In only four years, interest in the conference has jumped from 200 registrations to more than 1000 this year, including major players from around the world.
Their interests ranged from injury prevention and training technology, through to enhancing broadcasts and engaging members.
However, one theme was dominant: that in an ever-more complex world with less attention span and increasing options for recreation, sporting clubs and associations need to know their players and their fans much better.
And that’s where sports technology comes in.
The North Queensland Cowboys demonstrated how they were struggling with old paper-based membership and marketing systems that failed to communicate with each other, let alone with members effectively.
A new technology system has allowed them to integrate their membership, marketing, ticketing and hospitality sections into one system that informs everyone simultaneously – significantly improving membership growth, communication and satisfaction.
Star Sports is the largest sport broadcaster in Asia and faced a dilemma trying to grow the IPL cricket audience.
Research showed that traditional cricket fans thought IPL was too lightweight, and not supported by facts and figures. The company invested heavily in to providing cutting-edge data to its IPL broadcasts, and designed a cutting-edge platform designed exclusively for phone users.
Since then fan engagement with IPL has soared.
Speakers from Google explained their technology developments to try and make sport more personalised, providing the content you want when you want and tailored to you.
They also reinforced that second-tier sports and associations with limited budgets could also benefit, with many of the sport tech programs available free in basic versions if you do your homework.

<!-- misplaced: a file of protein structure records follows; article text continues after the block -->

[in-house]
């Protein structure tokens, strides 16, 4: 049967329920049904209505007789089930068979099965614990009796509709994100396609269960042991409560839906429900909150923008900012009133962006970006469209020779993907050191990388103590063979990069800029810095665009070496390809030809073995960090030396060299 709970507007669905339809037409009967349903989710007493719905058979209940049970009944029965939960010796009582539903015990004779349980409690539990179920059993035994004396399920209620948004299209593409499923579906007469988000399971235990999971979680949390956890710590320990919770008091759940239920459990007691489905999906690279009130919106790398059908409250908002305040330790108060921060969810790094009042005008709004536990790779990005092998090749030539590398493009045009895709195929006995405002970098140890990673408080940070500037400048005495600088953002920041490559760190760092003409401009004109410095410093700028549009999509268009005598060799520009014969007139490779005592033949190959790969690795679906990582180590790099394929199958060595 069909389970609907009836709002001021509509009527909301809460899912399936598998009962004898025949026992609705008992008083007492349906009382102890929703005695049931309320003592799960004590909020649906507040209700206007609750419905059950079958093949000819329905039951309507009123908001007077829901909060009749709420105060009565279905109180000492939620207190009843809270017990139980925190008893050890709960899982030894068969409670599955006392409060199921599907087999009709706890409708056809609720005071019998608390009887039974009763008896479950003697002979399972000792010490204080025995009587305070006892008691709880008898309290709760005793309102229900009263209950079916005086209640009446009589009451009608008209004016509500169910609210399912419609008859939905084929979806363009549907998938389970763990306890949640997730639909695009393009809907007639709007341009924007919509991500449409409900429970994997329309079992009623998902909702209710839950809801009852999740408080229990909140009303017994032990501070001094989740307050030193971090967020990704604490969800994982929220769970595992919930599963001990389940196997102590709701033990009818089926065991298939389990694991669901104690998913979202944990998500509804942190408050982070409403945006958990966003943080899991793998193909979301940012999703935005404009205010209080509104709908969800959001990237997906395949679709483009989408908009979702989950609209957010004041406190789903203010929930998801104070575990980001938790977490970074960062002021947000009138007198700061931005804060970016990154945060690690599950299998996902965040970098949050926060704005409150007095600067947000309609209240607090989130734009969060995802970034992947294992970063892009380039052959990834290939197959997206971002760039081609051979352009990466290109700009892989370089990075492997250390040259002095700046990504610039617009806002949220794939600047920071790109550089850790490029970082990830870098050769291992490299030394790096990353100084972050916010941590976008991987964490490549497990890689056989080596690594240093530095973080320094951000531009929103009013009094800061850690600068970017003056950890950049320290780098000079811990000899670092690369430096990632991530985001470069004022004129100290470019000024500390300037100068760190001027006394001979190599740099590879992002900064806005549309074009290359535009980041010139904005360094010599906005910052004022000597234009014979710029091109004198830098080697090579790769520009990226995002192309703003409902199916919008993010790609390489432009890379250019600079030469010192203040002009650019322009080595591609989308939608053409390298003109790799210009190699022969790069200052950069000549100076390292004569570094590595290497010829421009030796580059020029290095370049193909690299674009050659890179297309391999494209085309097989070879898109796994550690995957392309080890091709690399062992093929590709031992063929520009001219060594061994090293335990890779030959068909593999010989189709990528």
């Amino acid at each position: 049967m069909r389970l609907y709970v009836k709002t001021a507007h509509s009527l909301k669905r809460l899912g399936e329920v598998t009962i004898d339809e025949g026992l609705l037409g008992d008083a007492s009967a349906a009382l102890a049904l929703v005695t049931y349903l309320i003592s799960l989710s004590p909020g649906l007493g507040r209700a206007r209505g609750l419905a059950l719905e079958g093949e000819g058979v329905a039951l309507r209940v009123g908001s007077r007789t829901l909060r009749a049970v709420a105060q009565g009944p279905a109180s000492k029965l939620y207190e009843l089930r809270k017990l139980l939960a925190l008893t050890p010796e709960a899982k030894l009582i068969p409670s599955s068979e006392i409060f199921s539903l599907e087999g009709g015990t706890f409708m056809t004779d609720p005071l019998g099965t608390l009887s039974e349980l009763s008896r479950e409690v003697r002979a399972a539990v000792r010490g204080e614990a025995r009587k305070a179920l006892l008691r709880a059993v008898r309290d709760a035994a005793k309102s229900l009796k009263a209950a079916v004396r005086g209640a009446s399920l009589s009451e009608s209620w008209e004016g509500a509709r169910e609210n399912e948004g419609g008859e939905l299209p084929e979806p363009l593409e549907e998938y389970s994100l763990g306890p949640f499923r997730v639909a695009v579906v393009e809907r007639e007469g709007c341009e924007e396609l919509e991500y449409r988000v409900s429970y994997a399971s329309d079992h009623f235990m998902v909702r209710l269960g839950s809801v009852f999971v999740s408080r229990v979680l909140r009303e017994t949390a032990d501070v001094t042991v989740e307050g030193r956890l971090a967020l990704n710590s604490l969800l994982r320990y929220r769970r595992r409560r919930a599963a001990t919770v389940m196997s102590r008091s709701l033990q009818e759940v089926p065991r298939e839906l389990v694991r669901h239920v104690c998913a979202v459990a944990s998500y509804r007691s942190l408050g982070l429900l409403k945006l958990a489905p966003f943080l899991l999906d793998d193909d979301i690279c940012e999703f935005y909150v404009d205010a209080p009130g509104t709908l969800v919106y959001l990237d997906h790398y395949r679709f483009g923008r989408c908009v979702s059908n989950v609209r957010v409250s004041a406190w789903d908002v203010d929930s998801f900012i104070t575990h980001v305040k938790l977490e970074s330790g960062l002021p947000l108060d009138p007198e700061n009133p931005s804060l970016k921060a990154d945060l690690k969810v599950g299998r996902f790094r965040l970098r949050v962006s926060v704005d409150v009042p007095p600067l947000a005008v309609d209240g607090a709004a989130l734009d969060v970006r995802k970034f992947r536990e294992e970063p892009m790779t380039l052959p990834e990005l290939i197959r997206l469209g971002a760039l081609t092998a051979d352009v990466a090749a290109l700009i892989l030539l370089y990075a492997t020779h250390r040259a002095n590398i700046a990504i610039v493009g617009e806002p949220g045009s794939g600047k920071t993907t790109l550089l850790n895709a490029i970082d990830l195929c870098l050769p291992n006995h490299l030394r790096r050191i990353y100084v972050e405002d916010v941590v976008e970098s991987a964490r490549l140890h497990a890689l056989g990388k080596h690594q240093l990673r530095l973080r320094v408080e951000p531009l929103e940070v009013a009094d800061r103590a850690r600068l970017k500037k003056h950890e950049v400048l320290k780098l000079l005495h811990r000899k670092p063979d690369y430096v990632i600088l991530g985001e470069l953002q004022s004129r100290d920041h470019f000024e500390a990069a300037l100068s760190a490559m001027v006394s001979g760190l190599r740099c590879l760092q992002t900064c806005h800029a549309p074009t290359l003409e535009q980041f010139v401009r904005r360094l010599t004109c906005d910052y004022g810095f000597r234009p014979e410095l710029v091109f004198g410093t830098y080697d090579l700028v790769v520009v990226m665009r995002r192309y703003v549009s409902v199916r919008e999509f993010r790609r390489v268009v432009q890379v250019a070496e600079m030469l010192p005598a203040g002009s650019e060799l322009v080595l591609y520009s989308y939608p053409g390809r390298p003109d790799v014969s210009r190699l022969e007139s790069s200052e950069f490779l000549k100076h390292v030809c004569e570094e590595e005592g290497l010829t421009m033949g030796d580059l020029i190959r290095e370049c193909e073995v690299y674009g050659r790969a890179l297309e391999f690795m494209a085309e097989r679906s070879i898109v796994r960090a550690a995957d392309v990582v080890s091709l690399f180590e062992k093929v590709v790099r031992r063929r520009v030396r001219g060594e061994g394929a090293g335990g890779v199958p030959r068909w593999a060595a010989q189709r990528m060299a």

A speaker from KMPG said customer satisfaction was critical, but it had to be meaningful – he highlighted modern stadium designs that incorporated technology to inform people of what was available near them based on their seat allocation.
The CEO of Champion Data said sports like AFL and AFLW and networks like Fox Sports were embracing sports tech and providing fans and subscribers with added-value, making them better informed and better engaged.
She stressed the importance of making data meaningful and relevant, as bombarding people with other data was a disaster.
The CEO of Cricket Australia said sports tech was breathing new life into community cricket, with an online cricket scoring system for local clubs saving thousands of hours of volunteers’ time compared with the old and complex paper scoring books.
The CEO of Netball Australia said netball had probably been a little slow in embracing sports tech, as it had enjoyed pretty much a monopoly on female sport, but was now celebrating the development of women’s codes like cricket and AFLW. She said netball was now catching up on other sports and integrating advanced player status and statistics in its communications and media broadcasts.
The Head of Vicsport outlined the tremendous growth in women’s sport and the work done by the Office of Women in Sport and Recreation to grow female participation both on the field and in leadership and board positions.
This had been made possible by a lot of hard work, but also by systems and processes that made it easier and practical to attract women with the right skills to get involved in running sport and sport tech.
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The Victorian Government was proud to support the event, and also announced a new activation fund to help emerging sport tech companies scale up and reach their goals.